# Poles of inaccessibility

Just recently there was a news item about a solo explorer being the first Australian to reach the Antarctic “Pole of Inaccessibility”. Such a Pole is usually defined as that place on a continent that is furthest from the sea. The South Pole is about 1300km from the nearest open sea, and can be reached by specially fitted aircraft, or by tractors and sleds along the 1600km “South Pole Highway” from McMurdo Base. However, it is only about 500km from the nearest coast line on the Ross Ice Shelf. McMurdo Base is situated on the outside of the Ross Ice Shelf, so that it is accessible from the sea.

The Southern Pole of Inaccessibility is about 870km further inland from the South Pole, and is very hard to reach—indeed the first people there were a Russian party in 1958, whose enduring legacy is a bust of Lenin at that Pole. Unlike at the South Pole, there is no base or habitation there; just a frigid wilderness. The Southern Pole of Inaccessibility is 1300km from the nearest coast.

A pole of inaccessibility on any landmass can be defined as the centre of the largest circle that can be drawn entirely within it. You can see all of these for the world’s continents at an ArcGIS site. If you don’t want to wait for the images to load, here is Antarctica:

You’ll notice that this map of Antarctica is missing the ice shelves, which fill up most of the bays. If the ice shelves are included, then we can draw a larger circle.

As an image processing exercise, I decided to experiment, using the distance transform to measure distances from the coasts, and Julia as the language. Although Julia has now been in development for a decade, it’s still a “new kid on the block”. But some of its libraries (known as “packages”) are remarkably mature and robust. One such is its imaging package Images.

In fact, we need to install and use several packages as well as Images: Colors, FileIO, ImageView, Plots. These can all be added with Pkg.add("packagename") and brought into the namespace with using packagename. We also need an image to use, and for Antarctica I chose this very nice map of the ice surface:

taken from a BBC report. The nice thing about this map is that it shows the ice shelves, so that we can experiment with and without them. We start by reading the image, making it gray-scale, and thresholding it so as to remove the ice-shelves:

julia> ant = load("antarctica.jpg");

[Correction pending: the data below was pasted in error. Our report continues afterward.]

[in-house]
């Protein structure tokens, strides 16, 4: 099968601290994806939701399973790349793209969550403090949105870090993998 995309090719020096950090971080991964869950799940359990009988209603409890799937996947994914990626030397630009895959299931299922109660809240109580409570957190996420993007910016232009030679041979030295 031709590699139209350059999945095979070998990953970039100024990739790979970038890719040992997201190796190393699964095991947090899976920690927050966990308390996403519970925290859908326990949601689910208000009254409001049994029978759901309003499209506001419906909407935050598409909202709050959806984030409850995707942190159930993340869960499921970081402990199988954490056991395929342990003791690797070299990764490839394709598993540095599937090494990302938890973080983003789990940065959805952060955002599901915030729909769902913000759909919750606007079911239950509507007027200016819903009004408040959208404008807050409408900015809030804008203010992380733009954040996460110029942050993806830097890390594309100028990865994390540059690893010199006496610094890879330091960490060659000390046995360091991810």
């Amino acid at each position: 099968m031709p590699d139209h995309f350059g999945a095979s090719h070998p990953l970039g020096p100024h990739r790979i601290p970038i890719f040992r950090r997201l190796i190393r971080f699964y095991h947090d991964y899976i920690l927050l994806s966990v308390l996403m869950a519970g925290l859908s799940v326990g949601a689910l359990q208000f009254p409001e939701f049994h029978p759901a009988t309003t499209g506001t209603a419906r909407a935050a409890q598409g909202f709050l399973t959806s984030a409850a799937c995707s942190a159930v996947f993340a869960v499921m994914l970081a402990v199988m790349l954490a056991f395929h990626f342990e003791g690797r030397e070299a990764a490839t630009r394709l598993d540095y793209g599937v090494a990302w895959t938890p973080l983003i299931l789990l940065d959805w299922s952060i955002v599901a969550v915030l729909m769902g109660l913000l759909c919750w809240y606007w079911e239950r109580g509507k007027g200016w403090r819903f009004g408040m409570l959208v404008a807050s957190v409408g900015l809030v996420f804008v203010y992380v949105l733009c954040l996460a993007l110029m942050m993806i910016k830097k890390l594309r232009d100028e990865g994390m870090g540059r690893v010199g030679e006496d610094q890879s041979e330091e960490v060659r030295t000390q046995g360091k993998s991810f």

julia> G = Gray.(ant);
julia> B = G .> 0.8;
julia> imshow(B)

which produces this:

which as you see has removed the ice shelves. Now we apply the distance transform and find its maximum:

julia> D = distance_transform(feature_transform(B));
julia> findmax(D)
(116.48175822848829, CartesianIndex(214, 350))

This indicates that the largest distance from all edges is about 116, at pixel location (214,350). To show this circle on the image it’s easiest to simply plot the image, and then plot the circle on top of it. We’ll also plot the centre, as a smaller circle:

julia> plot(ant,aspect_ratio = 1)
julia> x(t) = 214 + 116*cos(t)
julia> x(t) = 350 + 116*sin(t)
julia> xc(t) = 214 + 5*cos(t)
julia> xc(t) = 350 + 5*sin(t)
julia> plot!(y,x,0,2*pi,lw=3,lc="red",leg=false)
julia> plot!(yc,xc,0,2*pi,lw=2,lc="white",leg=false)

This shows the Pole of Inaccessibility in terms of the actual Antarctic continent. However, in practical terms the ice shelves, even though not actually part of the landmass, need to be traversed just the same. To include the ice shelves, we just threshold at a higher value:

julia> B1 = opening(G .> 0.95);
julia> D1 = distance_transform(feature_transform(B1));
julia> findmax(D1)
(160.22796260328596, CartesianIndex(225, 351))

The use of opening in the first line is to fill in any holes in the image: the distance transform is very sensitive to holes. Then we plot the continent again with the two circles as above, but using this new centre and radius. This produces:

The position of the Pole of Inaccessibility has not in fact changed all that much from the first one.